THE current administration touts the strengthening of democracy as its most important achievement. Yet one of the building blocks of democracy remains unavailable to Pakistanis. An elected government is about to complete its term and a number of constitutional amendments have strengthened parliament and handed more rights to the provinces. But at the local level Pakistanis have no representatives, leaving only inaccessible provincial- and national-level lawmakers to turn to for the resolution of their everyday concerns. The federal and provincial governments have come up with a string of excuses to avoid sharing power with elected representatives at the local level, including law and order, electoral rolls and passing the buck to the Election Commission. In Islamabad bureaucrats prefer to hold on to the city themselves. And in Sindh the issue has deteriorated into a political mess, with opposing camps trying to implement or block local government elections based on their own narrow concerns. Across the country, then, the root of the delay is an interest in power over democratic reform.
Monday’s Supreme Court hearing on the subject brought up another problem that persists even when local elections are held. In Pakistan, cantonment areas are now more than just cantonments — they are real estate ventures. With plots originally owned by soldiers sold outside the military over the years, depriving cantonment areas of the right to vote effectively means disenfranchising millions of civilians. And yet, despite the issue having been brought up in parliament, no legislative work has been done to allow them to participate.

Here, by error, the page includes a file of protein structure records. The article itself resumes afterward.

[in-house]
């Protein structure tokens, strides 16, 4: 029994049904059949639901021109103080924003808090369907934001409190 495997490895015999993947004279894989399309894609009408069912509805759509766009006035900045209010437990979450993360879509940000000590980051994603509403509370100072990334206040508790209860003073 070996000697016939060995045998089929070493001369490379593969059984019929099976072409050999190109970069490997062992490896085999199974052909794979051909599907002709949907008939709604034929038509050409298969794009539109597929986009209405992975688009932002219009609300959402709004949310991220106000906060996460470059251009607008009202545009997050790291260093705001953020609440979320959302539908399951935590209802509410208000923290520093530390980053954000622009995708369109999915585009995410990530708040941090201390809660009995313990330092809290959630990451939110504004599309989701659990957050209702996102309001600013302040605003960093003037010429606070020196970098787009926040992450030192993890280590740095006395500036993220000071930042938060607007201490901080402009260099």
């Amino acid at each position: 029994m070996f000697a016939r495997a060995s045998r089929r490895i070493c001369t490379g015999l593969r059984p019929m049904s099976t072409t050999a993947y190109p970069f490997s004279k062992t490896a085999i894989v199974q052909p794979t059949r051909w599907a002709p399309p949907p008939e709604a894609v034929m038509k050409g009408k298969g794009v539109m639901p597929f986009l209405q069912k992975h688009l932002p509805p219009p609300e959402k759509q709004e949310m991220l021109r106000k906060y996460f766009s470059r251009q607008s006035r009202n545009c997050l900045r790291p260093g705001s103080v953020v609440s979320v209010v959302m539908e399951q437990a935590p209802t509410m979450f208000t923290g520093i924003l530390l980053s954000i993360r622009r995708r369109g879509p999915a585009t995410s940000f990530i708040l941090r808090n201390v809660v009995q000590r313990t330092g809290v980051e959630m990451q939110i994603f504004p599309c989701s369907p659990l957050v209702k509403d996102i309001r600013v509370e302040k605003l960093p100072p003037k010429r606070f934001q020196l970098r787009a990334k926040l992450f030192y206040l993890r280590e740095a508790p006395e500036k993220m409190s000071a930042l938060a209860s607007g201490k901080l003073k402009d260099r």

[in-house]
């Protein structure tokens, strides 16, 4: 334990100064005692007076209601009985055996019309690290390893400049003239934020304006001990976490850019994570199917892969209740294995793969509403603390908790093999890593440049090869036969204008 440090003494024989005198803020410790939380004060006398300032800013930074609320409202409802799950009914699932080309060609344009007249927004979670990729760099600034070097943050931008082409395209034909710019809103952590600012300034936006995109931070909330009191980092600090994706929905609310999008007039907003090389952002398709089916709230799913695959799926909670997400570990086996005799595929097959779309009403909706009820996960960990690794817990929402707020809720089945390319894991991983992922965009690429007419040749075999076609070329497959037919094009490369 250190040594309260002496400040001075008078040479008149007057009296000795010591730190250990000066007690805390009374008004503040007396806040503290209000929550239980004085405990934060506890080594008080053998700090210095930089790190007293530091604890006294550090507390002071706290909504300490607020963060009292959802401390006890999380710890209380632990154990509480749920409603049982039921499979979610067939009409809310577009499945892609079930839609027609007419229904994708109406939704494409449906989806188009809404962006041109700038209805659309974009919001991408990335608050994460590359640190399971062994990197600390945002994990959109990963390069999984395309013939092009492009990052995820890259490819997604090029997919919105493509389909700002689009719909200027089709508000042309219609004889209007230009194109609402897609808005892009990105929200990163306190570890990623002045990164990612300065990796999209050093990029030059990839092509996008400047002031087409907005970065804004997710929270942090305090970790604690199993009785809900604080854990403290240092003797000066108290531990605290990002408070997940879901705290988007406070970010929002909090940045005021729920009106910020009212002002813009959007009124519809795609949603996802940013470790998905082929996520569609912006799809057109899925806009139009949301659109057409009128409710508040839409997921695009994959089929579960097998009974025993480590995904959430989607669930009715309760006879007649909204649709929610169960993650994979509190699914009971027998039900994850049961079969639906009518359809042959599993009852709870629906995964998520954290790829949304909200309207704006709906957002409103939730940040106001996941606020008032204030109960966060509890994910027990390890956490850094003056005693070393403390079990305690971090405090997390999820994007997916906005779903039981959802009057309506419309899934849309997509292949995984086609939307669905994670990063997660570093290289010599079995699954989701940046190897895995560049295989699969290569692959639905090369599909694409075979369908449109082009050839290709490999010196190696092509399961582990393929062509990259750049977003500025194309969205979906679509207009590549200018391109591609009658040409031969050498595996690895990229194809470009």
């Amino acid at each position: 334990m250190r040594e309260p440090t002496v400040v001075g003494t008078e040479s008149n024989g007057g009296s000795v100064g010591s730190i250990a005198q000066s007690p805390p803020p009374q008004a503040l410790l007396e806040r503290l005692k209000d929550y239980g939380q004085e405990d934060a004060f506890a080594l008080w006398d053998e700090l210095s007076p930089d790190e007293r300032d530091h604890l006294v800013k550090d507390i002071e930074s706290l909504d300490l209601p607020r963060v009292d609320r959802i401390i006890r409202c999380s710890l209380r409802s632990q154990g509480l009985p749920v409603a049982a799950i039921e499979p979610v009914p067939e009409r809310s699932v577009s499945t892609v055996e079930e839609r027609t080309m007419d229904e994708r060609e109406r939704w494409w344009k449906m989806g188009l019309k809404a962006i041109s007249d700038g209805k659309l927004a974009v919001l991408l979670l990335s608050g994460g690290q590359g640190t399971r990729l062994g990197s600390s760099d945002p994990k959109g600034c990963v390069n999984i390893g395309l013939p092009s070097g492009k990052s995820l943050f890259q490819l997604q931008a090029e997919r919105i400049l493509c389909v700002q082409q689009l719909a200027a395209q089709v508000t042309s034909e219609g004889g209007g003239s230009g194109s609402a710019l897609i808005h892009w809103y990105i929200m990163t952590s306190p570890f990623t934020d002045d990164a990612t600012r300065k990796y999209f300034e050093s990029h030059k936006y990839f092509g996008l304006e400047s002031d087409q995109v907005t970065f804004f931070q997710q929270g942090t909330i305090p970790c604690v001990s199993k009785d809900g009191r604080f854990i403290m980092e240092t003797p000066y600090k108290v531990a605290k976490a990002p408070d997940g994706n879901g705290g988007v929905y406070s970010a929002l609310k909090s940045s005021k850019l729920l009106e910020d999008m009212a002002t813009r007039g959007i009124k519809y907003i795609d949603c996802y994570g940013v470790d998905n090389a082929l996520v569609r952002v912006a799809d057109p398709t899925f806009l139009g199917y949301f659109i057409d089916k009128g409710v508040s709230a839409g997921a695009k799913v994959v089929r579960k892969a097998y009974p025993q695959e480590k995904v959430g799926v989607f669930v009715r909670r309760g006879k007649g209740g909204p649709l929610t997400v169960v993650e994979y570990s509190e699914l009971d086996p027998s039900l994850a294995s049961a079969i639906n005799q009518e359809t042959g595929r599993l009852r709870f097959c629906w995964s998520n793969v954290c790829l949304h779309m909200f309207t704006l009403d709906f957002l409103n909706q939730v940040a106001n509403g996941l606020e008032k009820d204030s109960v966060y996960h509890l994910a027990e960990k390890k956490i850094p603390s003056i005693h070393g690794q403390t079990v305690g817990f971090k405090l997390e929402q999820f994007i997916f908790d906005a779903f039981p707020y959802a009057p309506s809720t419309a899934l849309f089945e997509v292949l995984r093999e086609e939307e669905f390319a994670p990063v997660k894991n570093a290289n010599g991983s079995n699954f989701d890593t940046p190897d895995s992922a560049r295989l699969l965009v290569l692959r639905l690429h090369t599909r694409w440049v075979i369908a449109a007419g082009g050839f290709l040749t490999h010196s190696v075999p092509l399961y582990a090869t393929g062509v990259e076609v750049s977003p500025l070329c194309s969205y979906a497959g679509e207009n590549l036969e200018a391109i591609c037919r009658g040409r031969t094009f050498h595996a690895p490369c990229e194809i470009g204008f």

It is this foot-dragging that has also created space for the SC to weigh in on yet another matter that should be the domain of lawmakers. The holding of local government polls and the issue of allowing cantonment residents to vote are matters properly debated in parliament and executed by the federal and provincial governments, and have been discussed in the assemblies several times. But the lack of movement on this front has become one of the glaring failures of this administration, as has been the case during previous democratic set-ups, yet again allowing the current Supreme Court to opine on matters of governance. But at this point, holding local elections seems logistically impossible until after the general elections. With all its rhetoric as well as its real work to strengthen democracy, including some historic constitutional amendments, movement on the local bodies could have become a lasting legacy for the current elected administration. But like many others before it, it has failed to make government responsive to the people at the level at which it most closely affects their lives.